Extending neutron activation analysis to materials with high concentrations of neutron absorbing elements

NASA Astrophysics Data System (ADS)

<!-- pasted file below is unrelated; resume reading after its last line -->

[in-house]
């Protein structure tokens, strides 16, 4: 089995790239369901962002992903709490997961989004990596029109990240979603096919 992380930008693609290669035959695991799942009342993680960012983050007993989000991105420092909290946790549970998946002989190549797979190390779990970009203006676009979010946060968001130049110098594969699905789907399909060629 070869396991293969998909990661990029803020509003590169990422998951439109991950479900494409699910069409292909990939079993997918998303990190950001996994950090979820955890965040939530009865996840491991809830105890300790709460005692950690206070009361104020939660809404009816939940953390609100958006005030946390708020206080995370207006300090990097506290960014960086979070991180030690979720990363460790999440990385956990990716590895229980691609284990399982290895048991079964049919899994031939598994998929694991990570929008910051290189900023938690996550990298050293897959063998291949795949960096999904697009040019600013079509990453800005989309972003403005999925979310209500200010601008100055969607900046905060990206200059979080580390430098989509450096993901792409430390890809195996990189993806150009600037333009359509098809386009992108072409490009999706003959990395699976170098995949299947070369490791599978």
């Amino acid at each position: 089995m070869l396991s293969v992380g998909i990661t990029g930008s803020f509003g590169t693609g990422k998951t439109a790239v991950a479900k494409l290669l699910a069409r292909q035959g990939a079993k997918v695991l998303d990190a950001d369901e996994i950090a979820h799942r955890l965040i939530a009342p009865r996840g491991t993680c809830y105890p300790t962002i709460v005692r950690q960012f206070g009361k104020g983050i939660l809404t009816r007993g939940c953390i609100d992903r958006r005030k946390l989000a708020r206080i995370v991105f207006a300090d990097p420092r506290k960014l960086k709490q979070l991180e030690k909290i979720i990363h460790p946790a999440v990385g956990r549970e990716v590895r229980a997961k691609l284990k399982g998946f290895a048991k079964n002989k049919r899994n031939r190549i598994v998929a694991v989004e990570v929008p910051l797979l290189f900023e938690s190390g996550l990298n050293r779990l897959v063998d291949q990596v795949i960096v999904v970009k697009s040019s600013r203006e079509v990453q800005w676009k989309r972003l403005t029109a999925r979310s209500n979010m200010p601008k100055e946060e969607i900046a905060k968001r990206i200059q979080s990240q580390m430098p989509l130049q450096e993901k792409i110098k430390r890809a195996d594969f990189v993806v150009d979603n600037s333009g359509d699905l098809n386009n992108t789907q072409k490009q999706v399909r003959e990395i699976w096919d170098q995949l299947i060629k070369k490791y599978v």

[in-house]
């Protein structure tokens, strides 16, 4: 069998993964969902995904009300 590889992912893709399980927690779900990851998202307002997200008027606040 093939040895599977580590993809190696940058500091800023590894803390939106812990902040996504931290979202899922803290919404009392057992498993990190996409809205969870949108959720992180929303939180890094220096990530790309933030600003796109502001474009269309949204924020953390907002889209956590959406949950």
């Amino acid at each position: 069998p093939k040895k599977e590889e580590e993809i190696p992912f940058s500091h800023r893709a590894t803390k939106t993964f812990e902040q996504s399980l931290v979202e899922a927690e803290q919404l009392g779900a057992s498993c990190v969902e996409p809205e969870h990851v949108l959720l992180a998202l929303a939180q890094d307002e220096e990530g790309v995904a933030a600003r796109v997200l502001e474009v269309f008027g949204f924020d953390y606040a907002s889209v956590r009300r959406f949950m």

The purpose of this study was to investigate epithermal neutron self-shielding for all nuclides used in Neutron Activation Analysis, NAA. The study started with testing the theory and measuring the nuclear factors characterizing thermal and epithermal self-shielding for 1 mL cylindrical samples containing the halogens Cl, Br and I irradiated in a mixed thermal and epithermal neutron spectrum. For mono-element samples, both thermal and epithermal experimental self-shielding factors were well fitted by sigmoid functions. As a result, to correct thermal neutron self-shielding, the sigmoid uses a single parameter, mth, which can be directly calculated for any element from the sample size, the weighted sum of the thermal absorption cross-sections, sigmaabs, of the elements in the sample and a constant kth characteristic of the irradiation site. However, to correct epithermal self-shielding, the parameter mep, a function of sample geometry and composition, irradiation conditions and nuclear characteristics, needs to be measured for each activated nuclide. Since the preliminary tests were positive and showed that self-shielding, as high as 30%, could be corrected with an accuracy of about 1%, except in cases with significant epithermal shielding of one element by another, we pursued the study with the verification of two additional aspects. First, the dependency of the self-shielding parameters mth, and mep, on the properties of the irradiation site was evaluated using three different irradiation sites of a SLOWPOKE reactor, and it was concluded that the amount of both thermal and epithermal self-shielding varied by less than 10% from one site to another. Second, the variation of the self-shielding parameters, mth, and mep, with the size of the cylinder, as r( r+h), was tested for h/r ratios from 0.02 to 6.0, and this geometry dependence was confirmed even in slightly non-isotropic neutron fields. These results allowed separating from the mep parameter the amount of chemical element and the sample geometrical factor. Therefore, the remaining nuclear factor, considered as a product of nuclide composite nuclear characteristics and irradiation site characteristics, led to the introduction of a so-called epithermal neutron absorption cross-sections, sigmaabs,ep. This new nuclear parameter will allow the calculation of the epithermal self-shielding for all cylindrical samples activated in all types of irradiation sites. For the 13 cases studied, the epithermal self-shielding factor, Gep, was obtained from the experimental effective self-shielding factor, Geff, by extracting the thermal neutron self-shielding factor, calculated with the sigmoid formulation. A least-squares fit of the experimental Gep values as a function of the mass of element yielded sigmaabs,ep for each activated nuclide. In addition, for all nuclides commonly used in neutron activation analysis, sigmaabs,ep was calculated with the Martinho, Salgado and Goncalves sigmoid formulation, which uses the total cross-section values at the peaks of the resonances. A comparison of the calculated sigmaabs,ep with the 13 measured values reveals that the calculated values are accurate to about 20%. Finally, for all 76 nuclides commonly used in NAA, a spreadsheet program was written to use experimental or calculated sigmaabs,ep nuclear parameters to perform iterative self-shielding corrections of concentrations measured by neutron activation analysis. The user provides the parameters f and alpha of the neutron spectrum, the sample mass and dimensions, and the measured concentrations. In a typical case with 10% thermal self-shielding and 30% epithermal self-shielding, the corrected concentrations had uncertainties varying from 2% to 3%. Keywords. Instrumental Neutron Activation Analysis, epithermal, thermal, self-shielding factors. (Abstract shortened by UMI.)